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Nepal Must Be Reclaimed
as an India-Friendly State
|by Dr. Subhash Kapila|
Nepal was gifted away by the Congress Government and its foreign policy establishment to the Chinese orbit of influence a few years back by facilitating the Nepalese Maoists to establish themselves on Nepal’s political firmament. India’s misperceived policies on Nepal have in its wake not been able to achieve political stability nor ensure an India-friendly Nepal as a strategic asset for India’s national security. What the Nepalese Maoists could not achieve in their decade-long insurgency against the established order, India gifted it on a plate to the Nepalese Maoists. The Nepalese Maoists have terrorized Nepal and the picture obtainable today is where a fairly large number of Nepalese in Nepal’s heartland Nepal long for return of the Nepalese Monarchy. India needs to review its Nepal policies to win over the support of the Nepalese public and thereby reclaim Nepal as an India -friendly State.
Nepal’s geostrategic location as an extended buffer –state interposed between the plains of Northern India and China-Occupied Tibet is of great significance for India’s national security. Also significant was the fact that Nepal was the only Hindu kingdom in the world. Despite these significant attributes, the Congress Government gifted away Nepal to the Chinese orbit of influence a couple of years back by facilitating the Nepalese Maoists to gain political legitimacy and gain political power in Katmandu. All this arose from misperceived readings of the Nepalese political scene by India’s foreign establishment and a seemingly misplaced animus against the Nepalese Monarch. India needs to revise its policy perceptions on Nepal as all indicators point to a fact that India’s policy initiatives to accord political legitimacy to Nepalese Maoists has been an utter failure. Strategic and national security imperatives dictate that Nepal must be reclaimed as a stable and India-friendly State.
In the run-up to the displacement of the Nepalese Monarch the dangers of bringing China as a state adversarial to India on the doorsteps of India’s Uttar Pradesh and Bihar borders were being pointed out by me in these Columns. China today stands poised on the doorsteps of the Gangetic Plains and busy with intelligence activities as the recent arrest of three Chinese nationals would indicate.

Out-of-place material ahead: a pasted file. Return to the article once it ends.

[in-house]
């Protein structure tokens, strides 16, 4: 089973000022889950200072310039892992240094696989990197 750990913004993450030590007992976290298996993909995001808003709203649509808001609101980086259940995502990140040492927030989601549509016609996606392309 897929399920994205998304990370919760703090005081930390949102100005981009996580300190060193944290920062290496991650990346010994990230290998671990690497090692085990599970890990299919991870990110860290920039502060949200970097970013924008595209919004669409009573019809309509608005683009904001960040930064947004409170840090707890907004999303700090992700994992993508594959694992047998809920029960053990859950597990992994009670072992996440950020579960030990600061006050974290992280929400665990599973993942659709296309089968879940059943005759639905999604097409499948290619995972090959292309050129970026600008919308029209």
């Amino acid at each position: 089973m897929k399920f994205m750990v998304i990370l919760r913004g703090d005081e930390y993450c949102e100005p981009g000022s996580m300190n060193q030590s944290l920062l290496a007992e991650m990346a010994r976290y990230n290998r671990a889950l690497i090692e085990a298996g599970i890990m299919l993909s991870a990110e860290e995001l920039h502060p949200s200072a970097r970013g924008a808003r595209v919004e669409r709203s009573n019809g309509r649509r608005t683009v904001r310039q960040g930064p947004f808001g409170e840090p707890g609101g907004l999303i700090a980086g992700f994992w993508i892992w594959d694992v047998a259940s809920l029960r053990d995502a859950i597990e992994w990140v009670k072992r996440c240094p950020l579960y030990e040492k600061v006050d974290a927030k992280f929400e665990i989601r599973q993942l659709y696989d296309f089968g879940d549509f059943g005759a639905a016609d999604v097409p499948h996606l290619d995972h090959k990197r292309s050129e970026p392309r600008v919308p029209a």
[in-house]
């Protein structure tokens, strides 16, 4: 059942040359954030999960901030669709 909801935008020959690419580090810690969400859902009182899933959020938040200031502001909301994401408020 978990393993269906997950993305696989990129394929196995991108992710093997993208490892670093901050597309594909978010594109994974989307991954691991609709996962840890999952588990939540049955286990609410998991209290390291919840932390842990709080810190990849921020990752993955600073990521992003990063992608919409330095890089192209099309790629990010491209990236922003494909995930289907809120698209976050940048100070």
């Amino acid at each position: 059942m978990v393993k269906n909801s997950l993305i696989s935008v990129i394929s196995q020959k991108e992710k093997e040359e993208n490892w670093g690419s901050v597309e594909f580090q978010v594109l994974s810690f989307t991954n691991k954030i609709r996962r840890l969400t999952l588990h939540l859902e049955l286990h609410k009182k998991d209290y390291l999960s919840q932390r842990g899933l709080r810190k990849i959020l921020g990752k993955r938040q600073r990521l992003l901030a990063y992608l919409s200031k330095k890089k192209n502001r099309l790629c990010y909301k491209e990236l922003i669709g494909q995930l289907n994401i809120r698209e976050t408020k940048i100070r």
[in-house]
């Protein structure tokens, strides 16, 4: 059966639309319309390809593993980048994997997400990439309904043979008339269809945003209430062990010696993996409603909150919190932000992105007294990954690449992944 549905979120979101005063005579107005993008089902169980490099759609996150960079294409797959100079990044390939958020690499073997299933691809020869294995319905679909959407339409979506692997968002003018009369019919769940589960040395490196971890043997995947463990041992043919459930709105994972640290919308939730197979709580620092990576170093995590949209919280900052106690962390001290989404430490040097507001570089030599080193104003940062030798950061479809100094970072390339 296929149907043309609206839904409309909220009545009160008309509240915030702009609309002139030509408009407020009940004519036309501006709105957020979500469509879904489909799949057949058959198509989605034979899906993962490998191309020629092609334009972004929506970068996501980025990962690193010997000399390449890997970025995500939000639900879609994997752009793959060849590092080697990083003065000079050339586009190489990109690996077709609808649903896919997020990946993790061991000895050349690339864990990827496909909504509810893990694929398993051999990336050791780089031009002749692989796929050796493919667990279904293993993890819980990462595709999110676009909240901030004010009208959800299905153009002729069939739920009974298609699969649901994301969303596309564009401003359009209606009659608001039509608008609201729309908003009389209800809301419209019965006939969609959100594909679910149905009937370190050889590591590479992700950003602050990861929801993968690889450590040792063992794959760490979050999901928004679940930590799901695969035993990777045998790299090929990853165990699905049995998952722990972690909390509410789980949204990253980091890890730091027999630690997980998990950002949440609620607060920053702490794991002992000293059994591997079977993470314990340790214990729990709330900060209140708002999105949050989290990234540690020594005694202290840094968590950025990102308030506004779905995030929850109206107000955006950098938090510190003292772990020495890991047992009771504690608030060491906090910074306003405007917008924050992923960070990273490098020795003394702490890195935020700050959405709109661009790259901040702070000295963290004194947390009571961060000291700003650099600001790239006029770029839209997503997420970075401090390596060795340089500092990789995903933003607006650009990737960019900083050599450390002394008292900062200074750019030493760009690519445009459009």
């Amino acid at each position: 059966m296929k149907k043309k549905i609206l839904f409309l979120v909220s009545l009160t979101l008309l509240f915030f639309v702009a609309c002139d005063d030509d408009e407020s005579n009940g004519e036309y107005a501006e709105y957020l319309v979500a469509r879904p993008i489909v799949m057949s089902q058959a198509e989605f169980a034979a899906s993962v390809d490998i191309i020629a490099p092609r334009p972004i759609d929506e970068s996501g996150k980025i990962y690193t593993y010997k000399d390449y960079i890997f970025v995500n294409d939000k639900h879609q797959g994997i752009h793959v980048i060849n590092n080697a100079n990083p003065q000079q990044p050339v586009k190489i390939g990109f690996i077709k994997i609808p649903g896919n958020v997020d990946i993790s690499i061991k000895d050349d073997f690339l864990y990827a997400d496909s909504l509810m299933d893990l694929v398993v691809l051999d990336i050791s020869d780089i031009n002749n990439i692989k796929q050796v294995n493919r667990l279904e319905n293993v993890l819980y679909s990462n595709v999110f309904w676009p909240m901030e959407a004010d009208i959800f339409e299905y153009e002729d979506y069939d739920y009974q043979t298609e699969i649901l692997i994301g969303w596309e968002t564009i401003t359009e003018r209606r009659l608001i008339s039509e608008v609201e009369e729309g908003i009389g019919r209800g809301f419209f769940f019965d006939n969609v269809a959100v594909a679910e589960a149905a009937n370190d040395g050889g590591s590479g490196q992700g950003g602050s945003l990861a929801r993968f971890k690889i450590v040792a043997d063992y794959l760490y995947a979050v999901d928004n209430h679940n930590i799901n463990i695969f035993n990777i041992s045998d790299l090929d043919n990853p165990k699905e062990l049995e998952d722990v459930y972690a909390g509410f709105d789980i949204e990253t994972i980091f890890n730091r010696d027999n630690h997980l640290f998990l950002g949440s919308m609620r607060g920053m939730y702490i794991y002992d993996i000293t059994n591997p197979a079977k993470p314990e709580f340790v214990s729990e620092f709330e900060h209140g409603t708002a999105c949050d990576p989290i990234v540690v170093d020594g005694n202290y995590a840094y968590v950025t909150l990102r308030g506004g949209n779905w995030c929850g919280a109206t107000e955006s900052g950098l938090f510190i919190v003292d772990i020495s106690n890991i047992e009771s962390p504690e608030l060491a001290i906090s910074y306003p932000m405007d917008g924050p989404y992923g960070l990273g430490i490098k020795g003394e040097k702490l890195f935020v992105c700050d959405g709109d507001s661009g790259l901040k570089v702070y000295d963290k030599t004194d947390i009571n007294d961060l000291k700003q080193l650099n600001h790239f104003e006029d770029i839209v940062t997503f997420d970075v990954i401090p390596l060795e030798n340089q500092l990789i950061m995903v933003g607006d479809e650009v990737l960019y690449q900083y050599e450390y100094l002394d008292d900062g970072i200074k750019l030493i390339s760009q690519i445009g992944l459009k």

There are any numbers of Nepal-specialists within India from the Indian Foreign Service and the academia and especially from the Jawaharlal Nehru University where the top leaders of the Nepalese Maoists studied and possibly were contemporaries of some of India’s Leftist leaders. Curiously this extended Nepal-resource within India has muddled the readings on Nepal of the foreign policy establishment, rather than being successful in assisting in the emergence of an India-friendly Nepal.
The Nepalese media abounds with articles and features expressing resentment against India’s Nepal policies. Obviously something is amiss with India’s Nepal policies which generate such anti-Indian sentiments. Some of this resentment may be attributed to the syndrome of a small neighbor’s uncertainties, resentment and fears of a bigger neighbor. But then the bigger neighbor has a bigger onus to work towards allaying the fears and resentment of the smaller neighbor.
Another resentment that periodically surfaces is that India adopts colonial-style policies towards Nepal and there is certain arrogance in India’s approaches. Such sentiments would obviously require adoption of greater sensitivities by the Indian policy establishment in handling Nepal.
The Indian policy establishment cannot adopt resentfulness towards Nepal just because some in Nepal’s policy establishment may be more inclined towards China. This should be expected as a normal phenomenon and occurrence. Contrarily, the Indian policy establishment should view Nepal as a challenge to their foreign policy management skills and capabilities and come out with imaginative and ingenuous policies that could create positive attitudes in the Nepalese masses towards India. India’s soft power assets should come into greater play.
Nepal needs to be viewed as an indispensable strategic asset for India’s national security and therefore all Indian policies should be underwritten by this strategic imperative. Nepal needs to be reclaimed as an India-friendly State.
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